“It’s raining, should we still go?” I looked outside as if to acknowledge the question, even though I had just come in from cleaning out the hen house. I replied that we should go, we would be mad not to. The lovely Sharon’s question was not about the fact that we should go walking in the rain, it was about getting stuck in a heavy downpour with the little ones. The weather front seemed slow moving and more damp than menacing.

Wrapped up in layers and hats, we found ourselves in Acorn Wood. We have found ourselves visiting here a lot recently. Acorn Wood has been set up by its local community of volunteers who look after its grounds, ducks, geese, swans, chickens, rabbits, guinea fowl and pheasants. It even has a little fairy village hidden away in the woods, but I think they look after themselves.

IMG_20131109_162211

There was water all around us. Water drizzling from the sky, water dripping from the points of twigs and yellow leaves. Water splatting in the puddles under our feet and a soft fur of water covering the hats on our heads. Even our breath was saturated and wet the air in front of us. In such weather at this time of year I can’t help myself from constantly stopping and staring. Gazing at the running river, at piles of fallen leaves, at rooks in the trees.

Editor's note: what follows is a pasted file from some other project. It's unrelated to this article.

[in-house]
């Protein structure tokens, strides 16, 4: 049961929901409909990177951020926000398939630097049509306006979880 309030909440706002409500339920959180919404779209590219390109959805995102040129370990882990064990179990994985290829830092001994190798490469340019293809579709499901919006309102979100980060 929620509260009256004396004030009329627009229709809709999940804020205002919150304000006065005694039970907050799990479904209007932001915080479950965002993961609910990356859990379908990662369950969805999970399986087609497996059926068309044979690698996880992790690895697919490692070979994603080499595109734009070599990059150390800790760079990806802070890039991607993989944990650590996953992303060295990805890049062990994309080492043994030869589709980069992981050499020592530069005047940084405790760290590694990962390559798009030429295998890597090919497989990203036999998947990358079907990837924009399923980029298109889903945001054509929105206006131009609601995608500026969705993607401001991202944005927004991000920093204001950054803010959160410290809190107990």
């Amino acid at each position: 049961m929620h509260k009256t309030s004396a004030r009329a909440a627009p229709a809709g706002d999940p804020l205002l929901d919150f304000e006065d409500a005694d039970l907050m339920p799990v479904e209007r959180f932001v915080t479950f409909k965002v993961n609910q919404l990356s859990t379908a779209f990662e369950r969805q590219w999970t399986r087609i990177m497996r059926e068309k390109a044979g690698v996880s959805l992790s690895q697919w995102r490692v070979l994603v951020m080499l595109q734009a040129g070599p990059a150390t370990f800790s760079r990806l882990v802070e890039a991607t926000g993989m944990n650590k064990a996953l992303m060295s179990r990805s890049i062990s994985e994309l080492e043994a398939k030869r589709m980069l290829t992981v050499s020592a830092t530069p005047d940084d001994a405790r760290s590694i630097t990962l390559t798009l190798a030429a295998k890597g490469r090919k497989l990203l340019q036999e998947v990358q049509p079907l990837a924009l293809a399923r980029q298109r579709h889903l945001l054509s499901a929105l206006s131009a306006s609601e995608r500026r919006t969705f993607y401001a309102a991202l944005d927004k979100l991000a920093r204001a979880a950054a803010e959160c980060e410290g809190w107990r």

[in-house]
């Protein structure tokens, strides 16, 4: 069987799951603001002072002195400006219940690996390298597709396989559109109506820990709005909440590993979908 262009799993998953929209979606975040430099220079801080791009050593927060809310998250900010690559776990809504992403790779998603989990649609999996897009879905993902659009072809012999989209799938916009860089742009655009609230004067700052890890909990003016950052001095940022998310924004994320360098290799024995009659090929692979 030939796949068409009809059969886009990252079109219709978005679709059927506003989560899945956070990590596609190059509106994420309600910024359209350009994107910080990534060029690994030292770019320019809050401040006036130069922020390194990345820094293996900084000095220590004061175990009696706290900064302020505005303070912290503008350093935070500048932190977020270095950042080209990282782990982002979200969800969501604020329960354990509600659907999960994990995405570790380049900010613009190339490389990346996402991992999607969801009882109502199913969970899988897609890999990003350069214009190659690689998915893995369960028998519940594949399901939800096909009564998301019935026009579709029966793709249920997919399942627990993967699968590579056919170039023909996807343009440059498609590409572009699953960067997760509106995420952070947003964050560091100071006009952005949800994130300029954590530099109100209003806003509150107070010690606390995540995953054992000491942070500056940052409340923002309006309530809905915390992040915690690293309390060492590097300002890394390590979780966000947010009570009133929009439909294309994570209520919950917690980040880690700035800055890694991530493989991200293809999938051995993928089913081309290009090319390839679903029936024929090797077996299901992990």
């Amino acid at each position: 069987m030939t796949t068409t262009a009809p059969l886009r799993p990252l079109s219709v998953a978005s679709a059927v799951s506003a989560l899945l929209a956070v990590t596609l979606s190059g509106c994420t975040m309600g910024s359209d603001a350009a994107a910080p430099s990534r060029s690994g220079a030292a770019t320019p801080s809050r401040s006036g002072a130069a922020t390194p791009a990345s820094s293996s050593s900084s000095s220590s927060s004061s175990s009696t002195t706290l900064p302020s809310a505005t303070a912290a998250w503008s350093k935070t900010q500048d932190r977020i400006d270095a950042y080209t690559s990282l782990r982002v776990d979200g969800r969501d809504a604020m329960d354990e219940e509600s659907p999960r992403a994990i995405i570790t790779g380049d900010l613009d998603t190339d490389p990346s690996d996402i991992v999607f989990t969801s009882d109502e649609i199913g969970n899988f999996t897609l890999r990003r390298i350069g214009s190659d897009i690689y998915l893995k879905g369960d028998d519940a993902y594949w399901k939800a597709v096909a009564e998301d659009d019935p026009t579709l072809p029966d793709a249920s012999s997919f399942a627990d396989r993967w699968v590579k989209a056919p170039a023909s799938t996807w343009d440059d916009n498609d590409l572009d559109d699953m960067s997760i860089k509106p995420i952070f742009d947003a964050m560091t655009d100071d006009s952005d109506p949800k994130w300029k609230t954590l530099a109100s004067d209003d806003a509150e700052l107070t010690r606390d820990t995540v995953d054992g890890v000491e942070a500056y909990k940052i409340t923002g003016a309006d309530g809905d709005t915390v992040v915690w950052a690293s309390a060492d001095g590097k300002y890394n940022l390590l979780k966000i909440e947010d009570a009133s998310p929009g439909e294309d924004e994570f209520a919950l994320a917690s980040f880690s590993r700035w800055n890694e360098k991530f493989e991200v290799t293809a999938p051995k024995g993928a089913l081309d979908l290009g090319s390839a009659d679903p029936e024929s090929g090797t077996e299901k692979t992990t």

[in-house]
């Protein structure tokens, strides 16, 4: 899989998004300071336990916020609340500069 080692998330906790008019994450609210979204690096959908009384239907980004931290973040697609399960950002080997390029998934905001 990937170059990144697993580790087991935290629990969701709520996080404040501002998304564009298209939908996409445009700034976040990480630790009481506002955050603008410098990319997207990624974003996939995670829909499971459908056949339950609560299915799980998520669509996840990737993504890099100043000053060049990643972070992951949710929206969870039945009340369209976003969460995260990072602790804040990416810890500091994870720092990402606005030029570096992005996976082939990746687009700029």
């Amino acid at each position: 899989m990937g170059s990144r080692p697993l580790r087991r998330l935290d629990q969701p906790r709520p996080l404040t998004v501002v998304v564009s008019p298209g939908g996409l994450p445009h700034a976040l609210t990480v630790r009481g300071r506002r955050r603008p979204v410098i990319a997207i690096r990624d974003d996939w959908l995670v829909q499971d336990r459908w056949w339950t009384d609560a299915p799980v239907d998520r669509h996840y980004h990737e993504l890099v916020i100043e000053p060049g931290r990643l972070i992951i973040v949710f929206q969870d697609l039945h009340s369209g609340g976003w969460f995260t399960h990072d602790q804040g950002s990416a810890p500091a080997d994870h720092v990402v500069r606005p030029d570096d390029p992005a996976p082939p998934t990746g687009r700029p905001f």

IMG_20131117_134116

After a few hours the thought of food and the wood stove brought us home. After a wet autumn walk I can think of no better smell than that of damp hats and gloves drying by the stove. Later there was a different smell from the stove. Autumn is the season for rolling out fistfuls of hazelnuts on top of the wood stove. We sit back and patiently wait for the slight hint of burning before we lift them off and try and eat them when they are too hot and burn our fingers. The lovely Sharon believes roasted chestnuts are superior to hazelnuts. I will have to disagree with her on this matter.

IMG_20131117_221234

It has been discovered that hazelnuts were harvested in large amounts on the Scottish island of Colonsay nine thousand years ago. Annually, neolithic man made a trip to the trees and collected them to roast them on the island in what must have been very large fires. It seems that roasted hazelnuts can be stored longer than fresh ones, a fact we knew nine thousand years before best before dates. I can’t help but picture them sitting around the fire on a damp autumn night with the smell of roasting nuts and drying hats.

Advertisements